WASHINGTON D.C. — Today, TechFreedom filed reply comments with the FCC regarding the Mozilla court’s narrow remand of discrete issues in the Restoring Internet Freedom Order (RIFO), in the latest round of the net neutrality debate. As in the comments we filed a month ago, TechFreedom explained why the FCC will have little difficulty in addressing the three issues remanded to the FCC: public safety, the Lifeline program, and pole attachments.
TechFreedom’s General Counsel James Dunstan issued the following statement:
As we predicted, many of the comments in the “refresh” of this docket run far afield of the narrow issues remanded by the Mozilla court. The court affirmed that the FCC had legal authority to reclassify BIAS service as a Title I information service, as it was prior to 2015, and no amount of complaining can change what the Mozilla court said — or the law of the case.
As to public safety users, there is significant evidence to demonstrate that a light-touch regulatory regime better spurs private investment in broadband deployment overall, which ultimately benefits the public safety community. This is sufficient for the FCC to meet the legal standard on remand. Arguments that BIAS is a critical component of public safety operations misread the statute. The “comprehensive end-to-end emergency communications infrastructure” is the country’s 911, EAS, and WEA systems, not BIAS.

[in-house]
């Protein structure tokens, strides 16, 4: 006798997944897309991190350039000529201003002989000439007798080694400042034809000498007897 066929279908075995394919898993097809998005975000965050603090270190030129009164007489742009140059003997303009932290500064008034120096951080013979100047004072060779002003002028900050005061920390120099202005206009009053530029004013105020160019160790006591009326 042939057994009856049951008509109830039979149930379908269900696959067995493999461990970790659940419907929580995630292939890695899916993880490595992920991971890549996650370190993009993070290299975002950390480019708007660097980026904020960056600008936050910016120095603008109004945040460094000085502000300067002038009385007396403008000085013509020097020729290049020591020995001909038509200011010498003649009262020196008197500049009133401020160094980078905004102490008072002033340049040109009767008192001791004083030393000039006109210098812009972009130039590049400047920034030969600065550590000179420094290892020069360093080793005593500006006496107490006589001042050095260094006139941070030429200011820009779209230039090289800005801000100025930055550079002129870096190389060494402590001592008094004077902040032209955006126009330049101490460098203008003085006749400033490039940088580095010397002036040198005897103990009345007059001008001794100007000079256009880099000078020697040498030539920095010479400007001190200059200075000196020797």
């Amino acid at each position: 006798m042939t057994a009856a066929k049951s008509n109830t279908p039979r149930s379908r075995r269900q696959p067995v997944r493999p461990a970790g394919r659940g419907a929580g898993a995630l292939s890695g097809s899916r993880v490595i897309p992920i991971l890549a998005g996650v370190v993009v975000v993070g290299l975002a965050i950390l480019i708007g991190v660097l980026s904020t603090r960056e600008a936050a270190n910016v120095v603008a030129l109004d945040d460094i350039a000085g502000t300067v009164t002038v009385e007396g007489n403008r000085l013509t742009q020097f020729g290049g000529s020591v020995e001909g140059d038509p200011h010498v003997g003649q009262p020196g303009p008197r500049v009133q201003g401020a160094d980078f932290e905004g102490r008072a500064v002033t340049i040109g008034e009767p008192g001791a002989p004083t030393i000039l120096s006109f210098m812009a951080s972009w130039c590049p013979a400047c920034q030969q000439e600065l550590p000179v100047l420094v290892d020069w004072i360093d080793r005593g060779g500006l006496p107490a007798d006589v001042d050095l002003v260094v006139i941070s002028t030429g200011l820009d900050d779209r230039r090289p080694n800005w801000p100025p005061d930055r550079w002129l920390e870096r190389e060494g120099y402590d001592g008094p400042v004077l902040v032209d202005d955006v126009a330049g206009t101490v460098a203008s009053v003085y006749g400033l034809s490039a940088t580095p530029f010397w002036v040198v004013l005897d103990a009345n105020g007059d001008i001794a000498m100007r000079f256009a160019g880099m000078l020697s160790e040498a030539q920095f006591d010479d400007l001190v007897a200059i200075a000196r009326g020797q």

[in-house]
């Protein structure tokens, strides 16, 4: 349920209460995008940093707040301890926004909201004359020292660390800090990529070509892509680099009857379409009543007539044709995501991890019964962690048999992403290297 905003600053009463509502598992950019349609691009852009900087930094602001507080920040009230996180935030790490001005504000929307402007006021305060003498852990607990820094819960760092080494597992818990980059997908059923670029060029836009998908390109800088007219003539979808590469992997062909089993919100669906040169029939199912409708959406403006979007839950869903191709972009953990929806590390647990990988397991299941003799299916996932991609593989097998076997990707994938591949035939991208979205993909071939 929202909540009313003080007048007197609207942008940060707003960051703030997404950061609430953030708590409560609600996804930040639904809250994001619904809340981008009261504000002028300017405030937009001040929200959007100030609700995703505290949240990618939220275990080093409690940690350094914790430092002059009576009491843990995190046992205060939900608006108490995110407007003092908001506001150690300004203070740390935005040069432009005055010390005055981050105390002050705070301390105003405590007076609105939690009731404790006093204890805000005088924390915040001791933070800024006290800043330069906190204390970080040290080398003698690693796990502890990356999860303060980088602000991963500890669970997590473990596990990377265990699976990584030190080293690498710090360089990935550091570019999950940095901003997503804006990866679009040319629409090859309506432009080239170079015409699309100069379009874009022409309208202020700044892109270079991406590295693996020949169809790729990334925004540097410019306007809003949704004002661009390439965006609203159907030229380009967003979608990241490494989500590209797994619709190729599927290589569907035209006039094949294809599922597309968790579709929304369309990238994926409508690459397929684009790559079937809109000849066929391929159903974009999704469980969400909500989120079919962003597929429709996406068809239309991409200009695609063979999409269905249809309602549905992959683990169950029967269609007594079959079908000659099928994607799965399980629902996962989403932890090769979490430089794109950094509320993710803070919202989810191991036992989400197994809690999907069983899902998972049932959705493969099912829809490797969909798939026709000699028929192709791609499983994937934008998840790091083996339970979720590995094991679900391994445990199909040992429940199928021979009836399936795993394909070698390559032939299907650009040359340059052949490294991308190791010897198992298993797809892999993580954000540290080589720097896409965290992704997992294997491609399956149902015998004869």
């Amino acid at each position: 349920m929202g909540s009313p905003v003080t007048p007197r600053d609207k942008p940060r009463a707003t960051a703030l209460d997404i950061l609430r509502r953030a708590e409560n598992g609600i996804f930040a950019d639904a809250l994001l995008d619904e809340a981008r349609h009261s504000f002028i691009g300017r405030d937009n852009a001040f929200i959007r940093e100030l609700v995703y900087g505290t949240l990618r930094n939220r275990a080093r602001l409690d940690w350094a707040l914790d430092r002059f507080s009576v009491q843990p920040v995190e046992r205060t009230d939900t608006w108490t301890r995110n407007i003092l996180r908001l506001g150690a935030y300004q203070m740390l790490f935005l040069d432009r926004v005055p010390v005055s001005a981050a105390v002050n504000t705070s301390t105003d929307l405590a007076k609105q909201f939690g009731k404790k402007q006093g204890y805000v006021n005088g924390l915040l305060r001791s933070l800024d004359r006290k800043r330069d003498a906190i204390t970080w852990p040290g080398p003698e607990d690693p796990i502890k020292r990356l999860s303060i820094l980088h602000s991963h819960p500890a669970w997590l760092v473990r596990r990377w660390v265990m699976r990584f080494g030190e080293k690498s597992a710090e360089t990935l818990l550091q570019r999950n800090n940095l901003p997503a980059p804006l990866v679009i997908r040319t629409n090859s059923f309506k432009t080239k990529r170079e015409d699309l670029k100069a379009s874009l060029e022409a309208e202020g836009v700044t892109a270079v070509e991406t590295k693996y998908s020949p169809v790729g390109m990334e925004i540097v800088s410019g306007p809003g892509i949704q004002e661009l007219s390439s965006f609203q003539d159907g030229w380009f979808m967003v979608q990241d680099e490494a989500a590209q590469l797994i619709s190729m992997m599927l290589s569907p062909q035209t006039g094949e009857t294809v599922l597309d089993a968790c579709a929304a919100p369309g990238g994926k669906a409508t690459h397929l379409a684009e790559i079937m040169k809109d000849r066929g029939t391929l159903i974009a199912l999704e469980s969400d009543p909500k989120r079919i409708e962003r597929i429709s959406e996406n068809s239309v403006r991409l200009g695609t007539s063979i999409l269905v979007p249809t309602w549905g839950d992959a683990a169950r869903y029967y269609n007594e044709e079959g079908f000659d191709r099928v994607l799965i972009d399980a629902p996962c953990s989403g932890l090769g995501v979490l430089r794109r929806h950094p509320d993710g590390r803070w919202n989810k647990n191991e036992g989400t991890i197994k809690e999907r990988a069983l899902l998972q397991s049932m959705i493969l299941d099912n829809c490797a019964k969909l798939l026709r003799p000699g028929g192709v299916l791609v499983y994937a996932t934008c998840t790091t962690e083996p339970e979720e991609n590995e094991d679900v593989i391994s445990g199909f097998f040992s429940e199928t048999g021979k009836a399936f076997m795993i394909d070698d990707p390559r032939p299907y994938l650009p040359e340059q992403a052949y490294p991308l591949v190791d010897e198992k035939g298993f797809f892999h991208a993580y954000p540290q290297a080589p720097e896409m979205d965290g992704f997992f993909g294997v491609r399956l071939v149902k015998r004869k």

Finally, the specific concerns raised by public safety operators concerning blocking and throttling are red herrings: the service plans they discuss were never BIAS in the first place. More critically, the First Amendment significantly limited what could have been categorized as BIAS under the 2015 Order. Only services that were offered to the mass market and involved no “editorial intervention” (which would include clearly disclosed blocking, throttling and prioritization) could have been regulated under Title II. Any provider could have opted-out of Title II regulation by adequately informing the public that it was offering a curated or edited service. We are confident that the FCC will be able to issue a Further Report and Order that will be sustained in the inevitable appeal. And in the meantime, we hope Congress will finally get its act together and craft legislation that codifies the core concepts of net neutrality agreed to by all sides for at least a decade.
We can be reached for comment at firstname.lastname@example.org. Find this press release on our website and share it on Twitter. See our other work on net neutrality, including:
- Our comments (“Why the 2018 RIFO Did Not Affect Public Safety, Lifeline or Pole Attachments”), and accompanying press release and Twitter thread
- Our petition for certiorari and other major filings in this case
- Our amicus brief in pending litigation over the FCC’s 2017 Restoring Internet Freedom Order
- Tech Policy Podcast #172: The Future of Internet Regulation (w/ FCC Chairman Ajit Pai)
- Our statement on the need for a legislative compromise over net neutrality
- Our statement on the D.C. Circuit’s denial of rehearing.
- Our statement on our appeal over the DC Circuit’s decision upholding Title II reclassification
- A summary of our opening brief challenging the FCC’s order
- Our statement on the Court of Appeals for the D.C. Circuit Upholding FCC’s Refusal of Broad Internet Powers